Meanwhile, In Korea…

Across the Yellow Sea, patent applications for uses of rare earths have been going strong.

According to the Korean Intellectual Property Office (KIPO) on Dec. 30, as reported by BusinessKorea, “the number of patent applications related to the use of rare earth materials for permanent magnets and batteries totaled 2,356 over the past five years from 2011 to 2016.”

High-tech heavyweights Samsung led the way, with Hyundai and LG not far behind.

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The Automotive Monthly Metals Index (MMI) fell 3.2% to a value of 92 this month, its lowest level in 17 months.

After riding high during mid-2017, above the baseline of 100, the Automotive MMI sub-index — tracking a basket of industrial metals and materials crucial to the automotive sector — has been in a continued overall downtrend since mid-summer of last year.

With both the commodities and base metals sectors ending 2018 on sustained downtrends, and a weak U.S. dollar, there don’t appear to be any immediate signs of the Auto MMI’s slide letting up.

Actual Metal Prices and Trends

The sub-index’s overall descent, however, hasn’t stopped palladium’s scorching rise. Platinum’s ‘little brother’ is in a solid two-month uptrend, beginning the new year at $1,252 per ounce, by far the best single-metal performer.

All other constituent price points that comprise the Automotive MMI — including U.S. HDG steel, LME copper, and the Korea price of 5052 coil premium over 1050 aluminum — fell over the past month.

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Auto Sales Trends

G.M. recently named Mark Reuss, the company’s former “product development guru,” as its new president, but that was couched in a near-simultaneous release of Q4 2018 sales figures — which weren’t great, according to an article in Industry Week.

The U.S. automaker announced that fourth quarter sales were down 2.7% from the same time last year, the article stated. Ford and Toyota also lost ground in December, while Fiat Chrysler posted a double-digit percentage gain for last month.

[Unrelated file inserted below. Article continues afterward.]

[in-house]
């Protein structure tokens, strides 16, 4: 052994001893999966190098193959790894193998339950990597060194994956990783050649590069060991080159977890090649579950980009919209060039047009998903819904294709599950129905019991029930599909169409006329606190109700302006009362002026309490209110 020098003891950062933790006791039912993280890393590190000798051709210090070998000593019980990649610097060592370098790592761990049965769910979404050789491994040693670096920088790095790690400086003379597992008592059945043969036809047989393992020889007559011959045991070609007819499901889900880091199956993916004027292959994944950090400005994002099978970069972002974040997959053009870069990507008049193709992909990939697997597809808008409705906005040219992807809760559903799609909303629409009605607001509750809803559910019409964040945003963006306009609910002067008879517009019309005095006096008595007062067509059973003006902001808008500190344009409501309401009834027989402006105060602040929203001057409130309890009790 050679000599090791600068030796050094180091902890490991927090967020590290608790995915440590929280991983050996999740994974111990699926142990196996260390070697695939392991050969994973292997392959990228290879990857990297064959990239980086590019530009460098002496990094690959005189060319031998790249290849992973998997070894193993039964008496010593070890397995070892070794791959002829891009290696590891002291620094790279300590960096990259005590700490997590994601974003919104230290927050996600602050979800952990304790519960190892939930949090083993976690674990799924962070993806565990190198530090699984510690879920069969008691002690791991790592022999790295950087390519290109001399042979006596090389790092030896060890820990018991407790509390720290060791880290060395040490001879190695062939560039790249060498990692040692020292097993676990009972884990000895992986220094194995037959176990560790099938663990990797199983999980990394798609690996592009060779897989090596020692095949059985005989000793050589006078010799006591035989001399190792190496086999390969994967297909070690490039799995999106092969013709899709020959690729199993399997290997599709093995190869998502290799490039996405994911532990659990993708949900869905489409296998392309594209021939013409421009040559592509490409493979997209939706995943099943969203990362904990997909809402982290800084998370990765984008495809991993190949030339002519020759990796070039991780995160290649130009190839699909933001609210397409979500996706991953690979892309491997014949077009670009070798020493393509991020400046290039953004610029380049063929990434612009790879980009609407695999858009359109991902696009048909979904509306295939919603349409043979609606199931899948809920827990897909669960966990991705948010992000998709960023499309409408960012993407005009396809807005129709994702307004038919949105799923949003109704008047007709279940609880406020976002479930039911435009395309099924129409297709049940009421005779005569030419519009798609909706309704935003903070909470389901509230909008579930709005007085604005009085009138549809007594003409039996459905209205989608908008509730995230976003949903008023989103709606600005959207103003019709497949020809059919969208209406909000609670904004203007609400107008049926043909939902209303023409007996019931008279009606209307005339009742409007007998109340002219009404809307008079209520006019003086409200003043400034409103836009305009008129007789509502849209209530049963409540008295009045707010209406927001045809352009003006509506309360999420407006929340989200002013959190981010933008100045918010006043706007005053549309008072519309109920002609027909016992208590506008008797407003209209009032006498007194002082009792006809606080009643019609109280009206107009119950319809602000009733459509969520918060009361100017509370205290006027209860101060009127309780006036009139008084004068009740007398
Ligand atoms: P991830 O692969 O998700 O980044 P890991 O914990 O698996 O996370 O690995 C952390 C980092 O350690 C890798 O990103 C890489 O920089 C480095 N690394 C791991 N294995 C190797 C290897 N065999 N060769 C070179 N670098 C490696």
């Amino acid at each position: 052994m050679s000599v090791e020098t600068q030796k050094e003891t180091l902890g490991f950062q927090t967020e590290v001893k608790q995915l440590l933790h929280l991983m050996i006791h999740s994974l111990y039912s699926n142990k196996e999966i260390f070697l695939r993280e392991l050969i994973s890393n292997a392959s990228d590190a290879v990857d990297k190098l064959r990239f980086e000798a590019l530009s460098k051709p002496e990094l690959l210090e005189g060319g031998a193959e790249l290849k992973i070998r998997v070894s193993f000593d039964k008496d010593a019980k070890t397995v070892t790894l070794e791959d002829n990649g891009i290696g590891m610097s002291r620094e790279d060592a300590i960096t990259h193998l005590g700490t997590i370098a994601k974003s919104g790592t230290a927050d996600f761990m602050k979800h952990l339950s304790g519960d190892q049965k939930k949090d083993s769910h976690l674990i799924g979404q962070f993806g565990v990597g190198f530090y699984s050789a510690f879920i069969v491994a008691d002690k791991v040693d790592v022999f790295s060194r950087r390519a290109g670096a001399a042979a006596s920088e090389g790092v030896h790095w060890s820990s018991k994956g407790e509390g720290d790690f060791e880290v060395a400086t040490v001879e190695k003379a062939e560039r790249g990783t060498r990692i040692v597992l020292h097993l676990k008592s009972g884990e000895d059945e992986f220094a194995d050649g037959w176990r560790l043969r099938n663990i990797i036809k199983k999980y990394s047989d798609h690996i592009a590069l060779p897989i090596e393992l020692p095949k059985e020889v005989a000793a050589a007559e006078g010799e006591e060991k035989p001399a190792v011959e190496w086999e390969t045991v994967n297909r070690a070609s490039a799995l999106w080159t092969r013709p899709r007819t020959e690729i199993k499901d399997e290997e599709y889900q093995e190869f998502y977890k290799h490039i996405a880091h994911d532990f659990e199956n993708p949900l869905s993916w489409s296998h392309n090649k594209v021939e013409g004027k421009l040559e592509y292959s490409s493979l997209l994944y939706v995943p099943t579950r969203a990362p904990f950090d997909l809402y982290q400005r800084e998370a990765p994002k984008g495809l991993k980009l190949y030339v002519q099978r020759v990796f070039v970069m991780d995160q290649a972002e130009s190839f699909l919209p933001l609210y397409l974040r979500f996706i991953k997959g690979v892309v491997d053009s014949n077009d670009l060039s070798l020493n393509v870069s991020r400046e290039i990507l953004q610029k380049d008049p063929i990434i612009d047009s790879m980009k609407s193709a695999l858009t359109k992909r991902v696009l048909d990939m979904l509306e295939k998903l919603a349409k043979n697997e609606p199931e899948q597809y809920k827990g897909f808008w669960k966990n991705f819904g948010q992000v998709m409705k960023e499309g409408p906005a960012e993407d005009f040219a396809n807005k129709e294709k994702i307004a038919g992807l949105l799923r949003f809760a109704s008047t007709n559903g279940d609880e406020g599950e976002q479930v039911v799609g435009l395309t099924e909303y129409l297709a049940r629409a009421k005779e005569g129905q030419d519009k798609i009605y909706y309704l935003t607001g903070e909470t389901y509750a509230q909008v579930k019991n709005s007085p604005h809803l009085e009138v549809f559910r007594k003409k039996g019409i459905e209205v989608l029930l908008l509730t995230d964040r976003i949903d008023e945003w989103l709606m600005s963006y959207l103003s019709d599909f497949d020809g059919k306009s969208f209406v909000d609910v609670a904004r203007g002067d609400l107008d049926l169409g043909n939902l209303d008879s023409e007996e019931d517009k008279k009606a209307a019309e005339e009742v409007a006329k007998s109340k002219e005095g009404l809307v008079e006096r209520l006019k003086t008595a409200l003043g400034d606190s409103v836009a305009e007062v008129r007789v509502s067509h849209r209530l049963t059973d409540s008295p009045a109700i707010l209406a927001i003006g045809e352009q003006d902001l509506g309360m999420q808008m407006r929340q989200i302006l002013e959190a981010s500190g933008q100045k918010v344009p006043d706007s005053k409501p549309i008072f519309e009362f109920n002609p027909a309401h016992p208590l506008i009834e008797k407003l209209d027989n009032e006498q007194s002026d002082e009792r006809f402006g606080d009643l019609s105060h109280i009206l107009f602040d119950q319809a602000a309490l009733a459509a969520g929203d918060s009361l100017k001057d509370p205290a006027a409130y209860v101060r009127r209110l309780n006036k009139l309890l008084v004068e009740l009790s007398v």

Overall, preliminary expectations put the overall 2018 U.S auto sales number at about 17.2 million vehicles, according to the WSJ (paywall), which would be about even with 2017’s total and “marks the fourth straight year of at least 17 million vehicles sold, a resilient showing for an industry prone to boom-and-bust cycles.”

However, in China, the latest available data show that “a total of 2.55 million vehicles were sold in November, down 13.9 percent year-on-year, according to the China Association of Automobile Manufacturers (CAAM),” cited in China Daily — which, as Reuters reported, is the steepest plunge since 2012.

Automotive Demand Outlook: 2019 and Beyond

So where does this leave the future of automotive demand?

Certain industry watchers, such as former Reuters European automotive correspondent Neil Winton, expect 2019 to be the year that the growing interest and investment in the EV market squeeze traditional automakers and the sales of their product.

Writing in Forbes, Winton notes that Morgan Stanley “expects global auto sales to slip 0.3% in 2019 to 82.1 million. The Center for Automotive Research in Duisberg-Essen, Germany, puts 2019 sales slightly higher at 82.9 million. Fitch Solutions does still expect some growth in sales – a [minuscule] 2.0%.”

However, the tiny slips could give way to bigger sea changes down the line. The days of healthy profitability for the makers of traditional gas-powered cars are numbered, he writes. “Demand for autos is at a dangerous tipping point, according to Morgan Stanley, as buyers put off purchases waiting for the new technology in the form of electric cars to take the stage,” writes Winton.

MetalMiner’s Annual Outlook provides 2019 buying strategies for carbon steel

The Construction Monthly Metals Index (MMI) stemmed last month’s seven-point loss by leveling out for the January 2019 reading.

Our Construction MMI sub-index — tracking a basket of industrial metals, materials and other indicators crucial to the construction sector — stayed at a value of 82, holding steady from December’s reading.

The constituent metal and material price changes, like the overall reading, held relatively steady over the month. Tracked by our MetalMiner IndX, the U.S. shredded scrap price dropped only a few dollars this month ending up at $353 per short ton, while the China H-beam steel price lost about the same ground per metric ton. Chinese rebar, on the other hand, rose by about $12, reaching nearly $557 per metric ton.

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Latest Construction Spending Data Is…Still TBA

Perhaps the biggest story of the moment — the U.S. government shutdown, a result of the stalemate between President Donald Trump and Congressional Democrats — turns out to have a construction angle, as well as a direct effect on construction-sector data delays.